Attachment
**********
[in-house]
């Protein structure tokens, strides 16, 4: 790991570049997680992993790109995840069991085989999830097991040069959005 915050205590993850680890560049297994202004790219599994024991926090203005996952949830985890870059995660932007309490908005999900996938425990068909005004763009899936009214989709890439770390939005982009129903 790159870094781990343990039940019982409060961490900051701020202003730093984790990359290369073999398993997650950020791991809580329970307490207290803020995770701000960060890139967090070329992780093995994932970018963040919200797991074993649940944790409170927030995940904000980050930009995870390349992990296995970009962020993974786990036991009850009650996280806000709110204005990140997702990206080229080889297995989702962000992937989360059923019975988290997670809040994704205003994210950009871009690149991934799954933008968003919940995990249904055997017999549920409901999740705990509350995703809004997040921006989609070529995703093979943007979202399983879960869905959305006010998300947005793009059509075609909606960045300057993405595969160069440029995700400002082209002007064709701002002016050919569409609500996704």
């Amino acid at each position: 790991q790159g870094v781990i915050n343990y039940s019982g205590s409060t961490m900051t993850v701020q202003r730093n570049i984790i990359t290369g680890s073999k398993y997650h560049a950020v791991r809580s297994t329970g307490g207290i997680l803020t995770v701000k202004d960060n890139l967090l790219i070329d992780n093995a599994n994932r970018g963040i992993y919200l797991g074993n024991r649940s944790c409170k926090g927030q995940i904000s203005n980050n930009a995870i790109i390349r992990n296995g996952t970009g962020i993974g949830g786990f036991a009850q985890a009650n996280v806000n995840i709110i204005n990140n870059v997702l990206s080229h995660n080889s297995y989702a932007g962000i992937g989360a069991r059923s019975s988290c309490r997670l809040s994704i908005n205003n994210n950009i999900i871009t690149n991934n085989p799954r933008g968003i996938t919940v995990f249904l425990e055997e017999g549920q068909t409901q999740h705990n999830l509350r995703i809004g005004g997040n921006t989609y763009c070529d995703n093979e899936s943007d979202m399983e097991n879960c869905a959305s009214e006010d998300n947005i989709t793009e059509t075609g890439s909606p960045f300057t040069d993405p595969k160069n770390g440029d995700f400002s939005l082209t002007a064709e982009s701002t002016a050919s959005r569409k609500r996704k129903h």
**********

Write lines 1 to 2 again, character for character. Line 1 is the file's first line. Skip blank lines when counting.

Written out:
[in-house]
């Protein structure tokens, strides 16, 4: 790991570049997680992993790109995840069991085989999830097991040069959005 915050205590993850680890560049297994202004790219599994024991926090203005996952949830985890870059995660932007309490908005999900996938425990068909005004763009899936009214989709890439770390939005982009129903 790159870094781990343990039940019982409060961490900051701020202003730093984790990359290369073999398993997650950020791991809580329970307490207290803020995770701000960060890139967090070329992780093995994932970018963040919200797991074993649940944790409170927030995940904000980050930009995870390349992990296995970009962020993974786990036991009850009650996280806000709110204005990140997702990206080229080889297995989702962000992937989360059923019975988290997670809040994704205003994210950009871009690149991934799954933008968003919940995990249904055997017999549920409901999740705990509350995703809004997040921006989609070529995703093979943007979202399983879960869905959305006010998300947005793009059509075609909606960045300057993405595969160069440029995700400002082209002007064709701002002016050919569409609500996704």